If hackers are going to break into our cars they'll most likely be motivated by profit over anything else.
Autonomous vehicles haven't even hit public roads in any kind of widespread deployment yet, but Hollywood is already painting frightening scenarios on the potential of car hacking. The 2019 remake of Child's Play features a scene in which a woman is held prisoner in a self-driving car run amok. Most notorious is a scene from The Fate of the Furious in which hackers remotely control autonomous vehicles to wreak havoc on city streets – even making cars rain down from multilevel parking structures.
While these situations may seem outlandish, they're not terribly far from reality. Hackers have demonstrated for years now that it is possible to remotely access vehicles' braking and other crucial systems. A recent study by Georgia Tech's School of Physics found that if hackers were able to hack only 20 percent of the vehicles in Manhattan they could grind New York City to a halt. Such a hack would not only freeze commuter traffic, but also prevent important services and emergency vehicles from getting around the city.
But is creating chaos the only value proposition for car hackers? Asaf Ashkenazi, Chief Strategy Officer at Verimatrix, a provider of security solutions to the automotive industry, believes we should be worried less about terrorist-level attacks and more about the ways hackers will attempt to turn a profit by hacking cars.
“It's very sexy to talk about these terror attacks, I think. But if you put aside the terror – big states that are launching acts of war. You have to look at what is the practicality of that,” Ashkenazi told Design News following a talk at the 2019 Drive Conference & Expo.
Here are four major reasons hackers might want to break into your car in the very near future:
1.) Credit Card and Bank Fraud
As vehicles become increasingly connected to infrastructure for things such as automated toll booth payments, it will create more points of entry for hackers looking to steal personal data such as credit card or banking information. “Hackers are looking to make the maximum profit for the minimum effort,” Ashkenazi said. “Cars are going to have to implement a lot of payment systems because you will be able to pay via your car when you go to toll roads and parking lots.”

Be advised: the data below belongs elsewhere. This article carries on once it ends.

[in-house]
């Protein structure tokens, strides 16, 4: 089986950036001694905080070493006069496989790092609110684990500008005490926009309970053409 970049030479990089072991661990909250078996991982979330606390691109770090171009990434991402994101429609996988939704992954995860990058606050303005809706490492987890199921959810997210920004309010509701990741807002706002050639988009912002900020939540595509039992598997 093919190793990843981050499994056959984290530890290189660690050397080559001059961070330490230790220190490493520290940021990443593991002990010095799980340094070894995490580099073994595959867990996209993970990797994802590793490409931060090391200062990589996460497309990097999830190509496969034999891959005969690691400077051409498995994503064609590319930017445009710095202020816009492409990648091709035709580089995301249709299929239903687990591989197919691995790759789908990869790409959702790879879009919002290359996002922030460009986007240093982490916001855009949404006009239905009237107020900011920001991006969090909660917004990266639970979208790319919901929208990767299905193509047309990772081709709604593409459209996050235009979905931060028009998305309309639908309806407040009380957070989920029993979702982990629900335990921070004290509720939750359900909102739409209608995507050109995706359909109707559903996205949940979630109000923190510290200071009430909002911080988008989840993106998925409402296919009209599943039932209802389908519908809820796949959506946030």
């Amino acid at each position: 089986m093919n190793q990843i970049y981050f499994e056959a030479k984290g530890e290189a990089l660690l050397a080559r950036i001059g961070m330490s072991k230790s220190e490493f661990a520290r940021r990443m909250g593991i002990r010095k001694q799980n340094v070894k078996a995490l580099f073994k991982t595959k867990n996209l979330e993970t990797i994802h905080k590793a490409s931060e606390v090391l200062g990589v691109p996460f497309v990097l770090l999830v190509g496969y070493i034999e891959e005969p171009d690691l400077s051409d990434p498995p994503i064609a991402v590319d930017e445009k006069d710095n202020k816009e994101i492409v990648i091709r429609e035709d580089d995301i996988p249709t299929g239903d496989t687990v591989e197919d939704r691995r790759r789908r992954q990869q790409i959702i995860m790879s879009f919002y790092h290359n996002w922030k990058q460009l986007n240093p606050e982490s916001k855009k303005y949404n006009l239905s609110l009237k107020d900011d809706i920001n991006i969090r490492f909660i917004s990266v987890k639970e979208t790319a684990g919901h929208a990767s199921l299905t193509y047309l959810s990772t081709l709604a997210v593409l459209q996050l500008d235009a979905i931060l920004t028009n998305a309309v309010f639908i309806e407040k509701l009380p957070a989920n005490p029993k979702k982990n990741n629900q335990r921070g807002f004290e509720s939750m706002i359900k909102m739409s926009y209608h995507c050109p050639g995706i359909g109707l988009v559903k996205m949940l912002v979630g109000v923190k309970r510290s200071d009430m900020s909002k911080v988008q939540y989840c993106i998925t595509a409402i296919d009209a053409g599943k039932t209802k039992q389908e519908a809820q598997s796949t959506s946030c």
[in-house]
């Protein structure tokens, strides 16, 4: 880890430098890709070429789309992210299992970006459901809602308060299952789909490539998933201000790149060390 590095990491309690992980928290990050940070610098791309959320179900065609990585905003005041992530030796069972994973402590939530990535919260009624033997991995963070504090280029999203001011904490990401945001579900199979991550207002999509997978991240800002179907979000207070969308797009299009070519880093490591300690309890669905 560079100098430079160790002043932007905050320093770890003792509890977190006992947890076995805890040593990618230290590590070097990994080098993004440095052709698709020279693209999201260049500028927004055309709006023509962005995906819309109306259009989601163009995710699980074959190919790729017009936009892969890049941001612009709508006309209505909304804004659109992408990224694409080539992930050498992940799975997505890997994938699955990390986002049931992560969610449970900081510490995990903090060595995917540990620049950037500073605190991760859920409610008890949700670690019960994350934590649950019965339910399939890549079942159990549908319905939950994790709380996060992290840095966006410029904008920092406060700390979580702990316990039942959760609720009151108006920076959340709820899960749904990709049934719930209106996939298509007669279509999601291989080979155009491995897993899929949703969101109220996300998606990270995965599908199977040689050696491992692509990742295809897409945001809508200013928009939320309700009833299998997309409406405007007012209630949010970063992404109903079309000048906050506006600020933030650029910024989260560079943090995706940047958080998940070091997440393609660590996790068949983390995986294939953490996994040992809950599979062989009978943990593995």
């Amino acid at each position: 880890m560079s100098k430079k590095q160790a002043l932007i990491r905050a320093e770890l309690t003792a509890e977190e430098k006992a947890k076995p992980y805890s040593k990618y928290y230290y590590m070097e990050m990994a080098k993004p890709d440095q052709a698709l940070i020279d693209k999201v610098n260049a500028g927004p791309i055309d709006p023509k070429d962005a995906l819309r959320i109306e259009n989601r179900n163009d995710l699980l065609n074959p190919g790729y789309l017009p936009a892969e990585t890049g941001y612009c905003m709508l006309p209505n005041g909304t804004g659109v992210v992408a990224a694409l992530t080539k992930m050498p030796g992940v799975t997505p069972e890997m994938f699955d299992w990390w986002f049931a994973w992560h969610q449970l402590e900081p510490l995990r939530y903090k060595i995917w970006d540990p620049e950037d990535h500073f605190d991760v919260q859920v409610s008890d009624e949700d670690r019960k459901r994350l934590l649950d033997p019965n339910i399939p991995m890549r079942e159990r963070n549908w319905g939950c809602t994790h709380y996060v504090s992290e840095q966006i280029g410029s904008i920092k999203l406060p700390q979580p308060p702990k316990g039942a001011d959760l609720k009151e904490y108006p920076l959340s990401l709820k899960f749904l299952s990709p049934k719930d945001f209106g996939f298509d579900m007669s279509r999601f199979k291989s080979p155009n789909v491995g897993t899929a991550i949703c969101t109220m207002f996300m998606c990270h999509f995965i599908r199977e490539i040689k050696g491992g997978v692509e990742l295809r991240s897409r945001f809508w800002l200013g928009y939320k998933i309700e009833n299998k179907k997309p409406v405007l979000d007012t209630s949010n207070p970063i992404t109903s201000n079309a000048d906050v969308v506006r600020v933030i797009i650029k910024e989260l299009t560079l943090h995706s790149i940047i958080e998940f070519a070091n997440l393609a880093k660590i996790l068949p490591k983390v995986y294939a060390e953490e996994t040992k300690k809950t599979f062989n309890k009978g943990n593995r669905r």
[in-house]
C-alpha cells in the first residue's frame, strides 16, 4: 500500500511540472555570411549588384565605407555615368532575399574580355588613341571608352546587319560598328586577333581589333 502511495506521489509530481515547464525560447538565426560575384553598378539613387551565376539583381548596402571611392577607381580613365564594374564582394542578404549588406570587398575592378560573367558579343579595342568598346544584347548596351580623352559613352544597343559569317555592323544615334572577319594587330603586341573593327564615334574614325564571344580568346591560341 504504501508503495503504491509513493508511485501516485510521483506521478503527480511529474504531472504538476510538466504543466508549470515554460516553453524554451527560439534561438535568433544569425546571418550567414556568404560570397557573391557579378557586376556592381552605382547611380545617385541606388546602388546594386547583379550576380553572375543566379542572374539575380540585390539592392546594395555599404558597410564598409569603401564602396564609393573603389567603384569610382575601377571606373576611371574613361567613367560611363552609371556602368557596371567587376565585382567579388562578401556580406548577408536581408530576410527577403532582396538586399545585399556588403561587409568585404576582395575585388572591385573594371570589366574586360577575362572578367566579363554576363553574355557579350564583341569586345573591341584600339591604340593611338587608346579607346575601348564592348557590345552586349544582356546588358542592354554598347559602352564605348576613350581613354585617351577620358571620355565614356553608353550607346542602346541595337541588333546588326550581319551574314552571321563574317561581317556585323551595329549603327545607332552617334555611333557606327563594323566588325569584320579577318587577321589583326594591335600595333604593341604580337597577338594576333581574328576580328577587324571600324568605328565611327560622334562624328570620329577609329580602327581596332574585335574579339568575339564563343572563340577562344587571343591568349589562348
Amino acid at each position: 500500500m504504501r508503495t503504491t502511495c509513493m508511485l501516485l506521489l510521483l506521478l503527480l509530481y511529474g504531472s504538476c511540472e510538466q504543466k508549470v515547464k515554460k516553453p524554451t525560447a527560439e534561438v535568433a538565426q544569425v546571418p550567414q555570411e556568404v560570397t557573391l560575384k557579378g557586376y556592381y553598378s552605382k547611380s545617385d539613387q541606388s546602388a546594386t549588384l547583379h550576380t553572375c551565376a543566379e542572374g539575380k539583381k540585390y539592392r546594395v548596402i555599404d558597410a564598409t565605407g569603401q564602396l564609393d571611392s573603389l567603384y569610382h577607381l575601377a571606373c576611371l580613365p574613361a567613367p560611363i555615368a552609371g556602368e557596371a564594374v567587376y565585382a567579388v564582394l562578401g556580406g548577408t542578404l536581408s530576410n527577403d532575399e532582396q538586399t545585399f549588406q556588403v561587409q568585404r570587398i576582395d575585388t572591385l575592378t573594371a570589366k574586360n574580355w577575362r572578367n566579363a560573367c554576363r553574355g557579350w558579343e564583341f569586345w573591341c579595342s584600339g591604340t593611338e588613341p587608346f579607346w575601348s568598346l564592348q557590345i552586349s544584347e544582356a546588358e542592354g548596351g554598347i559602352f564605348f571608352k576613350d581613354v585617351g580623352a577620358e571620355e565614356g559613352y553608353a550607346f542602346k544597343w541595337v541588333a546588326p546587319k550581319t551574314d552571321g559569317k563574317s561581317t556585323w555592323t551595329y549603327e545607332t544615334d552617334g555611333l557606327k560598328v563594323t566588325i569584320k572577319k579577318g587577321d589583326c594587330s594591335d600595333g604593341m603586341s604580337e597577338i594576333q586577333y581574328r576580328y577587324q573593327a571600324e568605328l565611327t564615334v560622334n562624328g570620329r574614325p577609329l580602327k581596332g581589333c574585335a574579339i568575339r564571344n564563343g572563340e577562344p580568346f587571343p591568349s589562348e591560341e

Fraud can be a big way for hackers to make money. But Ashkenazi also noted there's a healthy black market for other forms of stolen information as well. Hacked vehicles could provide avenues for stalkers or other malicious parties to track potential victims.
“All the cars will have GPS. So if I have the ability to track any car I can start a service where anyone that wants to track somebody can. I'd just need a VIN number,” Ashkenazi said. “Let's say that I have access to half of the cars in the U.S. You just log into my service, pay me monthly, and I give you access to track whatever car you want. It's a great business.”
3.) Helping Car Thieves
Thanks to key fobs and other security technologies, cars are becoming increasingly more difficult to steal the old fashioned way. But hackers could bridge the gap and give thieves an easy way to steal modern vehicles. “Let's say that I'm a hacker and I have access to your digital key,” Ashkenazi said. “If a car thief wants to steal your car they could connect to a service I offer, give me the VIN number of the car, and I could open it remotely.”
Even if a hacker were able to create a widespread disruption or attack using vehicles, it wouldn't be the best way to turn a profit, Ashkenazi said. The moneymaking proposition here is to use the exploits to extort companies.
“If I have the capability to stop the car and do all sorts of damage then as hacker I probably won't use it because the entire world would be after me – FBI and Interpol and the like,” he said. ”But I can demonstrate it to a car manufacturer and say, 'If you don't pay me this amount of money I'll leak it out. The real danger in this situation is the hacker makes the money and the public will never hear about it.”
Chris Wiltz is a Senior Editor at Design News covering emerging technologies including AI, VR/AR, blockchain, and robotics.